On Aug. 21 the United States prepared to view the first total eclipse to range across the continental U.S. in 99 years, the last one being on June 8, 1918. Greensboro, though not in the line of totality, still expected to see about 94 percent of the sun obscured. The peak of the eclipse was scheduled for 2:42 p.m. in the Triad.
There were several viewing parties planned, including one for students at UNCG. North and South Spencer resident halls sponsored the event located outside on College Avenue by the Petty building from 2:00 p.m. to 3:00 p.m. According to Campus Weekly, the event stated it would provide snacks, activities that would provide opportunities to win prizes, and information about the eclipse, as well as information about course offerings in Astronomy and Physics.
Around the Triad, several more viewing celebrations took place, like at the Grasshopper’s Stadium in Downtown Greensboro. The Grasshoppers played a game that Monday against the Hickory Crawdads. The game was scheduled around the eclipse beginning at 1:13 p.m. and offered to hand out solar eclipse glasses to the first 2,500 fans.
According to the News & Record, another viewing event took place at Center City Park where representatives of the March for Science Greensboro handed out 2,000 solar eclipse glasses.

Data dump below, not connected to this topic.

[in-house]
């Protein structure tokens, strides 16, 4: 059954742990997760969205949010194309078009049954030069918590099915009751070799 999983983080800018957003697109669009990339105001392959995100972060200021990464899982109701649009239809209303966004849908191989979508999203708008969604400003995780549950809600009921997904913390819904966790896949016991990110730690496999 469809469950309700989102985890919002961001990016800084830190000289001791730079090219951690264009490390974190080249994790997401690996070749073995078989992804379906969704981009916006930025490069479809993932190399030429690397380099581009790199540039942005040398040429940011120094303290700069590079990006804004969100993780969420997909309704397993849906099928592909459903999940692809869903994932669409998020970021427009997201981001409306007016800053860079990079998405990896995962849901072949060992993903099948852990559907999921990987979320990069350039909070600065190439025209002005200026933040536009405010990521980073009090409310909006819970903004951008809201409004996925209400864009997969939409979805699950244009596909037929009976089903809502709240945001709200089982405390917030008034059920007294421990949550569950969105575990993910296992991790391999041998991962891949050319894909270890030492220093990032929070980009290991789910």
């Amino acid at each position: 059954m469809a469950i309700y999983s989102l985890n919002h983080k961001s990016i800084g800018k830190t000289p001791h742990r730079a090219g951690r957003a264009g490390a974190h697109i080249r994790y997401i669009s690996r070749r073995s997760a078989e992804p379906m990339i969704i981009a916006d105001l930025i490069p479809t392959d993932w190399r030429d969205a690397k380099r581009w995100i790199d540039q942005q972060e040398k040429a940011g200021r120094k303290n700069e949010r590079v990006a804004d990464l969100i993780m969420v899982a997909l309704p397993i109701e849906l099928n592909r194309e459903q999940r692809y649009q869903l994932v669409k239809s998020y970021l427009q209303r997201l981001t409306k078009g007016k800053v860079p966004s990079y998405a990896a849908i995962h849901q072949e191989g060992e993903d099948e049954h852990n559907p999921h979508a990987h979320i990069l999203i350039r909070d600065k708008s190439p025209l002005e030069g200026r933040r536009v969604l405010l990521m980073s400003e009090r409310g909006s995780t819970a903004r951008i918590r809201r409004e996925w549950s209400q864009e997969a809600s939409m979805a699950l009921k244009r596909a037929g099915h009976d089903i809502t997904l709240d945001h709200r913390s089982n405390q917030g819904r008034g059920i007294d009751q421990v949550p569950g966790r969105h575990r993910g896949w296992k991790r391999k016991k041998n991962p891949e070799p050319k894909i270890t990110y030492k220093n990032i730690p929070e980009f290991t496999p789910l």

Other events around the Triad included:
- The Greensboro Science Center held a viewing event that also allowed participants to view the sky through a real solar telescope.
- The High Point Public Library held a viewing event from 1:30 p.m. to 3:30 p.m. and gave out 200 pairs of solar eclipse glasses.
- Kaleideum North in Winston-Salem organized an event with food trucks, professional telescopes and craft activities.
Solar eclipse glasses sold quickly in the Triad, according to Fox 8. Toys & Co. in Greensboro reportedly sold out of the hundreds of glasses they had in stock, influencing them to order more for their customers.
Unfortunately in Greensboro, heavy clouds and even rain in some areas of town covered the sky. The sky grew darker, however it was hard to tell whether it as a result of the eclipse or the rain clouds coming in.
According to the News & Record, people at Guilford College eagerly waited inside in hopes that the rain would clear out and they’d get a glimpse of the much-anticipated eclipse.
Luckily, eclipses happen fairly often. Earth Sky reports that the next total eclipse to be visible from North America will be on April 8, 2024.